G47 Game Notes: Oilers need to avoid a losing streak

Jason Gregor
17 days ago
The Oilers just accomplished something they’ve never done in franchise history: have a double-digit winning streak, which ended at an amazing 16 games. Tonight, they want to avoid doing something they’ve done all season so far: losing two games (or more) in a row.
— It is odd to write, but the Oilers have yet to lose a game this season without also losing the next one (at least).
They started the season with consecutive loses to Vancouver.
One won game.
Lost four.
Won one.
Lost four.
Won three.
Lost three.
Won eight.
Lost three.
Won 16.
They lost in Vegas, and now need to get back in the win column.
— They couldn’t have asked for a better opponent to avoid a two-game losing streak. The Oilers are 8-1 v. Anaheim over the past three seasons, and they’ve won their previous five meetings. They defeated the Ducks 7-2 and 8-2 this season, with Warren Foegele scoring five points on New Year’s Eve. This is the Ducks’ first game since January 31st, and they might have some rust in the first period.
— However, the Ducks are 3-0-1 in their previous four games with victories over Buffalo, Minnesota and San Jose, while losing to Dallas in overtime. There are no guarantees in the NHL, but the Oilers have been playing quite well for a long time. They are 11-0 in their last 11 games v. teams ranked in the bottom-10 in the NHL.
— The Oilers haven’t lost in Anaheim since February 25th, 2020. They won their last four games by scores of 6-1, 6-2, 3-1 and 7-2 earlier this season.
— Calvin Pickard will start in goal tonight and the Oilers might have three new defence pairs and two new lines. Yesterday in practice Darnell Nurse skated with Vincent Desharnais, Mattias Ekholm with Cody Ceci and Brett Kulak with Evan Bouchard. Up front, Foegele will slot in beside Ryan McLeod and Dylan Holloway, while Corey Perry skates with Leon Draisaitl and Evander Kane. The forward changes will for sure be a go for tonight, but yesterday Knoblauch wasn’t fully committed to making all three defence pairing changes.
— I’ve wanted to see Desharnais with Nurse for the past few weeks. Desharnais has taken big strides this season. He’s only played 80 NHL games, but he’s improved significantly. He’s really improved his puckhandling and play-making skills since Paul Coffey arrived. Coffey was very direct to his defenders and told them he wanted them to make plays with the puck. If they didn’t, he’d find guys who would. Desharnais took that to heart, and the results have been very noticeable.
— Desharnais spoke about what Coffey has added to the defence corps. “The biggest thing he brought to our D-core was the confidence to make plays and the confidence of trusting your partner and not just throwing the puck everywhere and trying to clear the zone.”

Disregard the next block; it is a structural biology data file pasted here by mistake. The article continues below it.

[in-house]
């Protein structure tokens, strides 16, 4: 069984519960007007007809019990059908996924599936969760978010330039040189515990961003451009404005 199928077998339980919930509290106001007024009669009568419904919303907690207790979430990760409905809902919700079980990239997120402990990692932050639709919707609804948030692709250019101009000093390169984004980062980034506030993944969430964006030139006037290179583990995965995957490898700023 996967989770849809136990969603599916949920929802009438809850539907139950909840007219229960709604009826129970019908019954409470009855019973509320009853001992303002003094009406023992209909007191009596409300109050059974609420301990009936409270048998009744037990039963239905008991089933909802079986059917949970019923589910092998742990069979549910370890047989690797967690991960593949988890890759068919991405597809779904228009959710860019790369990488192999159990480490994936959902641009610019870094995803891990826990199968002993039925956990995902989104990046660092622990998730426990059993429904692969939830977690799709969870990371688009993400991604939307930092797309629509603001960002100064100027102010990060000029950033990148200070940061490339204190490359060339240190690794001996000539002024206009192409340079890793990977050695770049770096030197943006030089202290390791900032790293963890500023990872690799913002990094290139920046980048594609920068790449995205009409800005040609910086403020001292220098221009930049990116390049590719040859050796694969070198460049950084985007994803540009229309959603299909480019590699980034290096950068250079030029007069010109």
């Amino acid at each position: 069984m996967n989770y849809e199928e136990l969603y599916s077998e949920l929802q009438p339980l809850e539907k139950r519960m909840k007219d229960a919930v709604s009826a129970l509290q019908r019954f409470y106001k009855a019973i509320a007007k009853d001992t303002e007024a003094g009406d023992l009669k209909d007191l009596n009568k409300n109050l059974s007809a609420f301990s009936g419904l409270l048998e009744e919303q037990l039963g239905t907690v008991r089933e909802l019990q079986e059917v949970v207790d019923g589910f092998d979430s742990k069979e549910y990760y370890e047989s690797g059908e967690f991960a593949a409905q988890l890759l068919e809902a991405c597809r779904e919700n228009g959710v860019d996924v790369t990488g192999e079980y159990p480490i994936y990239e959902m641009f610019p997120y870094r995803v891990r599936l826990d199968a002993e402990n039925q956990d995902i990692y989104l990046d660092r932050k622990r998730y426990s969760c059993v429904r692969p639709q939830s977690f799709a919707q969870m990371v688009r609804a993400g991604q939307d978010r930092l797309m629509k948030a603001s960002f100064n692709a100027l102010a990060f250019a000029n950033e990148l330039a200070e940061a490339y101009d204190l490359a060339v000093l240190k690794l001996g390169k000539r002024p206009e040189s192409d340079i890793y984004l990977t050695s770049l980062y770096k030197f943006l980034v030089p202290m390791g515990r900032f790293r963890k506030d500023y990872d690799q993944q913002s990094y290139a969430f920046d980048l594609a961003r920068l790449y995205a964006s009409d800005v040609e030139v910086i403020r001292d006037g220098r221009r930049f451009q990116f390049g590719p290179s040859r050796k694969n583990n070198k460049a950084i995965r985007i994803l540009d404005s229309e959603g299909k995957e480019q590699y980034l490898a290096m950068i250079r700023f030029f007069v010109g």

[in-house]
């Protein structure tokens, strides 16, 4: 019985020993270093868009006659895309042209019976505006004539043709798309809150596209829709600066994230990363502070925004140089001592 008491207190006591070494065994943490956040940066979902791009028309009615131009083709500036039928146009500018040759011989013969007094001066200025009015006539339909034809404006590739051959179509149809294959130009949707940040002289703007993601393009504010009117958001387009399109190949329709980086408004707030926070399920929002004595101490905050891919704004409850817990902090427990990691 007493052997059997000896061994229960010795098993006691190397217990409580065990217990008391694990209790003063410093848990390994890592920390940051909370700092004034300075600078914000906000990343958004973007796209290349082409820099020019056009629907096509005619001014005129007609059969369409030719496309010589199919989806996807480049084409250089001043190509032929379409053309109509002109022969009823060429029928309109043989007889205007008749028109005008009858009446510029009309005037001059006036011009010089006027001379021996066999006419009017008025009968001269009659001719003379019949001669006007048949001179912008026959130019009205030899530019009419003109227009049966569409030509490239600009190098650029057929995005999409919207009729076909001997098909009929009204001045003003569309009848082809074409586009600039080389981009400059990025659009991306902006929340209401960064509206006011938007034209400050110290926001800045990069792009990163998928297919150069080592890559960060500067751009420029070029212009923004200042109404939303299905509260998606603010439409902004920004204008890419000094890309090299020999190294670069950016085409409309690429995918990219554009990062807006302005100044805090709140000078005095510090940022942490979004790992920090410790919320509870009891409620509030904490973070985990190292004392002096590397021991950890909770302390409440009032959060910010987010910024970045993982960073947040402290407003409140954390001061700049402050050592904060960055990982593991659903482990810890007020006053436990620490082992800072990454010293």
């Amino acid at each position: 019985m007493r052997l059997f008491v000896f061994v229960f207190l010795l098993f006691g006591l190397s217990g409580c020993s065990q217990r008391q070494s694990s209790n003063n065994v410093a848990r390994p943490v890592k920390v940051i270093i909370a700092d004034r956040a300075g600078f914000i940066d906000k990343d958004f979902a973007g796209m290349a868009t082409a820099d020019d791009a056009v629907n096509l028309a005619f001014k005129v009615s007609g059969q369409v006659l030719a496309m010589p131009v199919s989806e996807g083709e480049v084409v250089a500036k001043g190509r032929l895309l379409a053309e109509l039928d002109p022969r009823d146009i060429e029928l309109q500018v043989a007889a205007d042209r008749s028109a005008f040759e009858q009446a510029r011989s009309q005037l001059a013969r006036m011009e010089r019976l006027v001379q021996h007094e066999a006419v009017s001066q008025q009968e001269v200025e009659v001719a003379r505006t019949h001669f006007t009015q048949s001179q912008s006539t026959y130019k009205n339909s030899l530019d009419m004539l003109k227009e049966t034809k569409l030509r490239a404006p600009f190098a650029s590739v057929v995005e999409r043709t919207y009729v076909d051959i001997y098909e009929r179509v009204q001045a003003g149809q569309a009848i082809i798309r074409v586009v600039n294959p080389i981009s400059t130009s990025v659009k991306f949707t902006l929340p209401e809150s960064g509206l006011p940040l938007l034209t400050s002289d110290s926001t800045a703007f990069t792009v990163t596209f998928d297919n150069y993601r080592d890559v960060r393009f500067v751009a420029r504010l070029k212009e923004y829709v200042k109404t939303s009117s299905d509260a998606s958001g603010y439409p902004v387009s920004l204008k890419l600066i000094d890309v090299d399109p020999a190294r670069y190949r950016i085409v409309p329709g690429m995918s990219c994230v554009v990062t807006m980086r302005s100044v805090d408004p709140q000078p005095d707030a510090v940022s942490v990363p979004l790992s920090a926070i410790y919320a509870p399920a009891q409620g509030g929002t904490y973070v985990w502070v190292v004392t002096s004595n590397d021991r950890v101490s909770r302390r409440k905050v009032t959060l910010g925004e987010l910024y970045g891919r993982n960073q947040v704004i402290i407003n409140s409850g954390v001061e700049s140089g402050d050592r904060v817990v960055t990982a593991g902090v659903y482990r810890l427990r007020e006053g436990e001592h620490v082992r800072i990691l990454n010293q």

— In early December, I spoke to Desharnais about Coffey’s challenge to make more plays. The last few lines of Desharnais’ response have come true.
“I think I can make plays, especially in the O zone. I just have to be more confident with it. When I first got here I kind of had the mindset that guys only needed me to produce defensively. I just have to clear the zone, clear the zone and get the puck out. But I’ve been shifting my mindset to making more plays instead of just clearing the zone, making more plays and trying to skate and trying to go on offense. Be the fourth man in instead of just staying back or the odd time being the third guy driving the net. So just small things that I have the speed for. I have the IQ for it, and I just have to keep doing it.
“I think the more I keep getting involved on the offensive zone, the more I can help the team. I know that I have it in me. I just have to keep practicing. I’ve been working a lot after practice with Stewy (Mark Stuart) with puck handling and making plays, making short little plays. I’m such a big guy with a big stick that sometimes it’s not always easy. But I’ve been feeling a difference already. Three more months of doing that after every practice and I think there is going to be something really nice there.”
Against Vegas, Desharnais looked like Cale Makar dangling a guy at the blue line and sliding a subtle, nifty pass to Kane. His confidence with the puck has grown significantly, and it has helped him in all three zones.
— Playing with Nurse, Desharnais would see more time v. top players. He has faced elite players this season in 28% of his shifts and he’s done well in DFF% (dangerous shot attempts and shots for/against ratio) with a 51.6%. It is a small sample size, and it wasn’t when he was paired with Nurse. I think the Oilers are making this change to see what they have in Desharnais. He has made steady improvement since arriving in the NHL, and now he will get the opportunity to show if he can handle tougher minutes. His advantage is his size. There aren’t many 6’7″, 220-pound D-men in the NHL. He moves well for a big man, and he takes up more space than most defenders. If he shows well, it will reduce the need to go out and acquire a Chris Tanev-like defender. And then the Oilers could look at adding a second line RW instead.
— Many general managers have used the line, “If you have time, use it,” in regard to trade decisions. The trade deadline is four weeks from today and I won’t be surprised if they give Desharnais a long look beside Nurse.


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